“I liked the fact that Ben Butler is a young artist,” says Lipski. “This show is an opportunity for him.” Drawn to Butler’s imposing sculpture Elegy to the Disappearance of Objects (2015) for its process, Lipski explains how this artist starts with a little squiggle of form and then generates hundreds of them from a template: “From simple things—wood, concrete, foam block, a slender wood armature—and a fertile imagination and lots of courage, he does so many things.”
Tina Barney, a photographer known for her large-scale realist photographs, also chose artists whose works resonate with her own. American Flag (1988), typical of her seemingly benign portrayals of family and friends that, on closer look, belie more complicated relationships, share many characteristics with the paintings of RJT Haynes and Dinah Maxwell Smith, her two chosen artists. As she explained, “They both painted in a style I liked—loose and representational in a photographic sense.” Both Maxwell’s Five Suits Redux (2016), portraying five suited men huddled in conversation on a beach, and Haynes’s beach scene, Diptych: East & West, (2015), psychologically connect to Barney’s snapshot reality and the narratives, fictions, and memories they prompt viewers to associate with their works.
Cindy Sherman’s selections were, by contrast, based upon her “gut response to the work.” In a statement about her artist choices—Bill Komoski and Toni Ross—she declared, “Choosing Bill was a no-brainer since I’ve known his work for a long time and even own a few pieces of his. Toni’s work was completely new to me and I was just taken by the beauty of it.” In an email interview with the Rail she said that she found no aspects of her selectee’s work specifically or obliquely similar to her own art, though she did find synergies between some other jurors and the works of their selectees. Nevertheless, many viewers might find correspondences between Sherman’s large Untitled (2015) with its complex panoply of heads not that distant to Komoski’s large, multi-media abstract head, 2.14.15, (2015). Toni Ross’s April 13 (2016) bears no such kindred relationship to Sherman’s photographs; her series of ceramic and slip stoneware extending the length of a gallery wall form a rich, textured surface that suggests remnants of archaic architecture.
Cuban-born Jorge Pardo, who divides his time between Mexico, New York City, and East Marion on the North Fork, is an artist whose works defy categorization—they live somewhere between the worlds of painting, sculpture, furniture, and architecture. His Untitled (2007), a multi-media, dimensional silkscreen with strips of polyester shantung reflects the intricate material and abstract relationships that inform his fluid style. Pardo’s responses to questions about his own work and his artist choices were refreshingly direct. His selections, like Sherman’s, were based on a visceral response to what he saw. “Curators rely on a thematic idea when they choose works, while artists look for works that seem accomplished, and where you ‘get’ the image.” he said. “I thought most works in the show were large and arty, but the ones I chose were more intimate. Anne Bae’s paper works and Monica Banks’ ceramics are not like my work, but I thought they would work well together: The paper is soft, the ceramics hard [. . .] it’s really basic.” Bae’s Of Human Bondage (2016) consists of tendrils of paper shapes, nature-inspired forms, and fragile paper cages suspended from a white serpentine branch. What at first might engage the viewer because it looks like decorative craft requiring lots of time and patience to make, struck Pardo more as “craft perverted” because of the “extreme level to which Bae’s fragile constructs rise above craft.” Similarly, Monica Banks’ miniature ceramic “cakes,” suggesting yummy confections, turn toxic when porcelain dead black bees dot the “frosting,” as it does in Parchment Layers on Black Plate (2016). “These works appear to be made of food but they are not; they ‘work’ because they resolve figurative and formal problems through consistent scale,” Pardo observed.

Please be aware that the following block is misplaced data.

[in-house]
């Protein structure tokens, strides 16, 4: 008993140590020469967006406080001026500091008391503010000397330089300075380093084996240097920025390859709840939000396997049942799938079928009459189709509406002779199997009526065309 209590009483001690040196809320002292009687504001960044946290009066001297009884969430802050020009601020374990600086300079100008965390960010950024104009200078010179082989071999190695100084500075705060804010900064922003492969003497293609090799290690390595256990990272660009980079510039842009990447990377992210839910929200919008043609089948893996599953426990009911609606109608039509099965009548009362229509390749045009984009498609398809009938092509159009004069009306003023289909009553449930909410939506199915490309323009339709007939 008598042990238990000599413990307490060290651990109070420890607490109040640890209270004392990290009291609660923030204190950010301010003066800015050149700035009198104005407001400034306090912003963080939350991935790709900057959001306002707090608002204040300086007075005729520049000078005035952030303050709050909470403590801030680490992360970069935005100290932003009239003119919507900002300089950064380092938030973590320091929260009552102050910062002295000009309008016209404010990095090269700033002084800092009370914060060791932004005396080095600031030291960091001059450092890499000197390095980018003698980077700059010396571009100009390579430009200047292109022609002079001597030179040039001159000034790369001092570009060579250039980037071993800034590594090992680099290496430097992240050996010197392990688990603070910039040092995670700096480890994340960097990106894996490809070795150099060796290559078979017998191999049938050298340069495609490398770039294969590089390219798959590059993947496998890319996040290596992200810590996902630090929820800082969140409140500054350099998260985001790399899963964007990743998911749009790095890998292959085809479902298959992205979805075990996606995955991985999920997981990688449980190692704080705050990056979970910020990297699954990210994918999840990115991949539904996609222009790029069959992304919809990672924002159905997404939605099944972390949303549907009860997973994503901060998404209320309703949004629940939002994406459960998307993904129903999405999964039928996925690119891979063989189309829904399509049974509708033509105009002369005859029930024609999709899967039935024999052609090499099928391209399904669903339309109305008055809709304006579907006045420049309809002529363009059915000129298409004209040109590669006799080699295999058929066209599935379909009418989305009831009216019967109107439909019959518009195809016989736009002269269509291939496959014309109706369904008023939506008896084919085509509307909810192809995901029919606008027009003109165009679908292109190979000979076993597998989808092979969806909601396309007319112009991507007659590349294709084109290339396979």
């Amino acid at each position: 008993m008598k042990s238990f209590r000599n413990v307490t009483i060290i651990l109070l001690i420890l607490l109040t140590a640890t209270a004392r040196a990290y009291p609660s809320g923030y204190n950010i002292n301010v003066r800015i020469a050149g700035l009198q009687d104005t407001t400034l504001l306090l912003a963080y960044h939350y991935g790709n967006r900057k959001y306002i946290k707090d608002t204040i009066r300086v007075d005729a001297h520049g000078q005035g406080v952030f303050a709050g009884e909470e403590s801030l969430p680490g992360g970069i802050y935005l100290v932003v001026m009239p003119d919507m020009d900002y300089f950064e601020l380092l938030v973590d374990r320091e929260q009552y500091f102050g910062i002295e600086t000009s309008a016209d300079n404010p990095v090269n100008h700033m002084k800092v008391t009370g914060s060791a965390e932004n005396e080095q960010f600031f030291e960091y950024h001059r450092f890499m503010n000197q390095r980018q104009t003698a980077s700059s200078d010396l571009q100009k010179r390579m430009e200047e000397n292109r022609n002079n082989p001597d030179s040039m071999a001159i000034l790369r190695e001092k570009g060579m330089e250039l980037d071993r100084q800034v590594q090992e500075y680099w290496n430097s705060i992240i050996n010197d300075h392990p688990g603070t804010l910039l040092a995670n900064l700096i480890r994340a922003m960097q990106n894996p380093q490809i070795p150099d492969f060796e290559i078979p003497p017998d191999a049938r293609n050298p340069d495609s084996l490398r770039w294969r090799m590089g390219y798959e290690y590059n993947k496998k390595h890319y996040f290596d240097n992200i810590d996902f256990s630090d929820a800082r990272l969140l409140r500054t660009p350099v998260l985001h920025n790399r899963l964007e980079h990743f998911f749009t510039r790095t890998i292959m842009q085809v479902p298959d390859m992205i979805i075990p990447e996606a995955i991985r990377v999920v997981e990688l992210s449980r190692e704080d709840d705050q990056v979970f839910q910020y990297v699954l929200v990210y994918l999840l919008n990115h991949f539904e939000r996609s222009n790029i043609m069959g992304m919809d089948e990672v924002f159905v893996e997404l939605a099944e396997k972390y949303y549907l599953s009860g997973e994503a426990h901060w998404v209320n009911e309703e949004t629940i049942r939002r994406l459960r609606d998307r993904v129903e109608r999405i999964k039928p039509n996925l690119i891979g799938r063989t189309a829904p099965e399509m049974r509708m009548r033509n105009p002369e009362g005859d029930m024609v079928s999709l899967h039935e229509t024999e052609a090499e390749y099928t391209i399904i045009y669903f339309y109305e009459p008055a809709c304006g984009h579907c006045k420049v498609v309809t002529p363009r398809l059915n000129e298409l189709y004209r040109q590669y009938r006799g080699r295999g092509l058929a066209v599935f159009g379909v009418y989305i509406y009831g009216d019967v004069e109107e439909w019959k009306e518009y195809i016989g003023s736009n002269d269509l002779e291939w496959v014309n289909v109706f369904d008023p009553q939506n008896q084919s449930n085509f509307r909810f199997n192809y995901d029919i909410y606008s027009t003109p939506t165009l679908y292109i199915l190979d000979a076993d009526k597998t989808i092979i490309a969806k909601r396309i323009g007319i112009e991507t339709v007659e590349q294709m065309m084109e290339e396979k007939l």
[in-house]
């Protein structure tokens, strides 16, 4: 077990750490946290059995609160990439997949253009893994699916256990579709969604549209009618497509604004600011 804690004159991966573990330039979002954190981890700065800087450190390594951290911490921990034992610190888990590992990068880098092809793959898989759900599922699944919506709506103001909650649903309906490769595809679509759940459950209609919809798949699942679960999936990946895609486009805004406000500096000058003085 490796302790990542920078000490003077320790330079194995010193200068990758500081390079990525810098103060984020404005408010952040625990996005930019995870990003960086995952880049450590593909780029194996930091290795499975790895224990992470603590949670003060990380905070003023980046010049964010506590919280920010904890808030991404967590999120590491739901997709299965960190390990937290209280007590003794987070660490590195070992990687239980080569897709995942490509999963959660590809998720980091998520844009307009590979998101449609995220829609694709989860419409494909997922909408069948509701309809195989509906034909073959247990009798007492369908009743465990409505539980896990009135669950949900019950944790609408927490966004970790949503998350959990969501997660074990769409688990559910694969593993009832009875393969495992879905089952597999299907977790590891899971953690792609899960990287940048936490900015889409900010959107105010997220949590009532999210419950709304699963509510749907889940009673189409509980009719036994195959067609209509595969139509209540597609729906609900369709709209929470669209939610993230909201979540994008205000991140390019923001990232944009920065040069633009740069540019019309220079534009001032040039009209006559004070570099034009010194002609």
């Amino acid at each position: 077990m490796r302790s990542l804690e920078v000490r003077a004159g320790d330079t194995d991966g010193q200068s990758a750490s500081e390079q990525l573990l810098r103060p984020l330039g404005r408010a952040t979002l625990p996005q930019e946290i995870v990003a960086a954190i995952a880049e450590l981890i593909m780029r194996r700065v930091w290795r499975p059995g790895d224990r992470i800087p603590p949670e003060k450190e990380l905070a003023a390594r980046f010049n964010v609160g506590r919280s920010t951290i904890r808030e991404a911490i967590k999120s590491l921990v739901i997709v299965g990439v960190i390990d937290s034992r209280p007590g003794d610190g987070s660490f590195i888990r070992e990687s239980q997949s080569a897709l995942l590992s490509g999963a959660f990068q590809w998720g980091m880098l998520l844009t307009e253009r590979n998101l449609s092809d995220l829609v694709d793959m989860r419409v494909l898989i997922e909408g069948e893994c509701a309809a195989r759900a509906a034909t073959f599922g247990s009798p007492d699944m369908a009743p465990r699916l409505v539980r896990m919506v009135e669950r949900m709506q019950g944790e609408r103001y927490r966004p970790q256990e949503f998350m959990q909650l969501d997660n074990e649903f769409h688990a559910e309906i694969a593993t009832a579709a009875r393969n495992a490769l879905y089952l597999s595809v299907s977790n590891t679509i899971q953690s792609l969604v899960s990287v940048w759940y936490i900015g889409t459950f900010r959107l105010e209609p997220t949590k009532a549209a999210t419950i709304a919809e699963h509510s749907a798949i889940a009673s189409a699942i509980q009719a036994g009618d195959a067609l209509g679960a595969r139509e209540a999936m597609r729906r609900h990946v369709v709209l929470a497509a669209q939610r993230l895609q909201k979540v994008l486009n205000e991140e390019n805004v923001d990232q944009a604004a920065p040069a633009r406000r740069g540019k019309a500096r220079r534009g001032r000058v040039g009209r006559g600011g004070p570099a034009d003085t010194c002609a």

Lynda Benglis has five of her own new works exhibited in this show, all of them from the same vibrant series of painted wall-hung sculptures that recently debuted at Cheim & Read. These beautiful, often decorative sculptures are made of handmade paper over chicken wire, some colored with a variety of materials including ground coal, watercolor, gold leaf and glitter. She describes the works as “Cubist mummies that I allowed to open up—to get out there.” Of her process, she says “they were like drawing sculptures, made from my own paper. Paper makes noises with color, so it was like doing music.” About her artist choices which she, like Sherman, considers unrelated to her own work, she said, “I’ve taught for many years and I didn’t choose works that I thought would be obvious choices to others. I did this purposefully. But I felt strongly about both Garrett Chingery’s figurative works (e.g. The Builder, ) and Saskia Friedrich’s fabric works on canvas (e.g. Stars, ).” Benglis described Chingery’s figurative paintings as “clean and decided in the way he approached his work.” She responded to Friedrich’s work because she found it to be “contemporary and expressive.”
Leo Villareal’s Particle Universe (2016) is literally and physically the most dazzling work in this exhibition. The work consists of LEDs set in stainless steel mirrored rods, the flashing lights controlled by custom-made software that Villareal uses to create sequences that will produce ever-changing random patterns. All of this extraordinary high-tech apparatus strangely weds contemporary abstraction and installation art to the works of classic masters who were intrigued and beguiled by the magic of light. As Villareal explains, “I’m connected to the history of art but use new materials: light is seductive and I try to preserve that by taking away the commercial elements of digital light to harvest multiple scales of things as we see them [. . .] in water [. . .] and in nature. For me it draws connections to Turner and to Whistler.”